“Why does architecture have to be an enemy of modernism?” asked Go Hasegawa, rhetorically, during a Friday afternoon conversation with Kersten Geers, part of a series of talks organized by Columbia University GSAPP. Hasegawa was speaking of his education in Japan, but he then generalized. “We, as a generation, are free from this trauma. Maybe we can be more honest.”
If I may be forthcoming, or Freudian, I’d contend this pluralism is less a triumph over intergenerational conflict or patricide than a survival tactic—a form of affect-management at a moment of overwhelming crisis. In the face of Silicon Valley futurism and a toxic political discourse (as I write: “Trump Tweets Doctored GIF of His Golf Ball Hitting Hillary Clinton”), the invocation of history is regarded as a reassertion of liberal democratic values—a soothing theme that all of us can, and must, get behind. Yet just as obnoxious tweets of politicians are not politics, historical objects and styles and persons are not history. Politics and history are processes, and the biennial, by isolating form-making from the production and occupation of space, precludes an active role for architecture.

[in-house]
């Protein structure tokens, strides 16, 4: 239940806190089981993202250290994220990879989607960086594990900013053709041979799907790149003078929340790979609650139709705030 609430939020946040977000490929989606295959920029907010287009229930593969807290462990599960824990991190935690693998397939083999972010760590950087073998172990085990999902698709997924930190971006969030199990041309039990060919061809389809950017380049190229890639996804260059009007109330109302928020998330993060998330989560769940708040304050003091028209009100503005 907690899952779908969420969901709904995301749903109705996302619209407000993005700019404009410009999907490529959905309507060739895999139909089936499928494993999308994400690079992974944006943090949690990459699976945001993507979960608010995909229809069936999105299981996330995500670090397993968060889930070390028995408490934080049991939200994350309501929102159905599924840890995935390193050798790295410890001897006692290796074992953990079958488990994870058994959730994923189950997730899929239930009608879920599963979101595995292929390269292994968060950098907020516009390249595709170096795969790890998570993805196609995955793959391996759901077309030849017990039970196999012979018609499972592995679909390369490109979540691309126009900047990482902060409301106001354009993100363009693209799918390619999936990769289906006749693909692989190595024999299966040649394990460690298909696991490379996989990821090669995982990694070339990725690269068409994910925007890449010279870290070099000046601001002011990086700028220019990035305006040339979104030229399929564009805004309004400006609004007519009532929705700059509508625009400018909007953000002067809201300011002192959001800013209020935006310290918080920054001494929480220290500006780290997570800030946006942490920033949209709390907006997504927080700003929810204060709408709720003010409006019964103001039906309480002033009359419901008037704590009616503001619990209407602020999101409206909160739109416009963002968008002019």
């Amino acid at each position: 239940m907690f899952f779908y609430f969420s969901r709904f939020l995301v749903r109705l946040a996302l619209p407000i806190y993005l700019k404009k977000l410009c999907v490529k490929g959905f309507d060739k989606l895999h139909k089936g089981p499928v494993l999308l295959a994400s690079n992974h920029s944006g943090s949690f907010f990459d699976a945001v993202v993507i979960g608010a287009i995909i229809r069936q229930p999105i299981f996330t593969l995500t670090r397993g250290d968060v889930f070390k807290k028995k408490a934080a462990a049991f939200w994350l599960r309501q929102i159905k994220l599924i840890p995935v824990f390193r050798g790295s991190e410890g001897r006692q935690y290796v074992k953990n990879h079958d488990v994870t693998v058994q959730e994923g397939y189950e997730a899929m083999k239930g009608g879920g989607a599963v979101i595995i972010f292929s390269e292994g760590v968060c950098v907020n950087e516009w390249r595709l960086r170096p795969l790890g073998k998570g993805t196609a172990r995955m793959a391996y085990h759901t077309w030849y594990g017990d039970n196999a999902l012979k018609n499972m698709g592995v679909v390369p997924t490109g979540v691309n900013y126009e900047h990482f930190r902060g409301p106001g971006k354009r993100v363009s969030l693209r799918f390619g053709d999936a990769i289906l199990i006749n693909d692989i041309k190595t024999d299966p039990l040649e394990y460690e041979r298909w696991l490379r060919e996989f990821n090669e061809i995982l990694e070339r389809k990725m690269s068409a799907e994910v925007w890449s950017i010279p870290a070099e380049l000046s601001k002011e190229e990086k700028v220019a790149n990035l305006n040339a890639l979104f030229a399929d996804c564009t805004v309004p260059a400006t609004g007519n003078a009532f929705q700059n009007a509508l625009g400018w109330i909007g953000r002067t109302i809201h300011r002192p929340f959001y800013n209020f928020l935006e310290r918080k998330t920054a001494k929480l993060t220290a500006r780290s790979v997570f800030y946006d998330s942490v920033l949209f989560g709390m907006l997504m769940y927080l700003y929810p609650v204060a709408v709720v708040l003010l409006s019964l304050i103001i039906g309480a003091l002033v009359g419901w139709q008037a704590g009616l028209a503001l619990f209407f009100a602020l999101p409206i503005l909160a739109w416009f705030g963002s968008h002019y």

“What do you think?” I was asked countless times during the opening, in corners of galleries and backseats of cars. There’s a certain way of asking that question—wherein sincere curiosity is shadowed by gut-level uneasiness—that says more than any answer. The tone was the answer. As with any big thematic exhibition, individual participants offered compelling counternarratives to the theme (for instance, Gerard & Kelly’s Modern Living and DOGMA’s Rooms, a survey of famous domestic spaces from antiquity to the present, examined how social formations are entangled with the activity of living). But the larger curatorial frame, an adventure in disengagement, failed to convince me why this biennial should matter. Architecture felt small, isolated, gutless, and inconsequential. Architecture felt squandered. There it was, inches from the city and a world apart.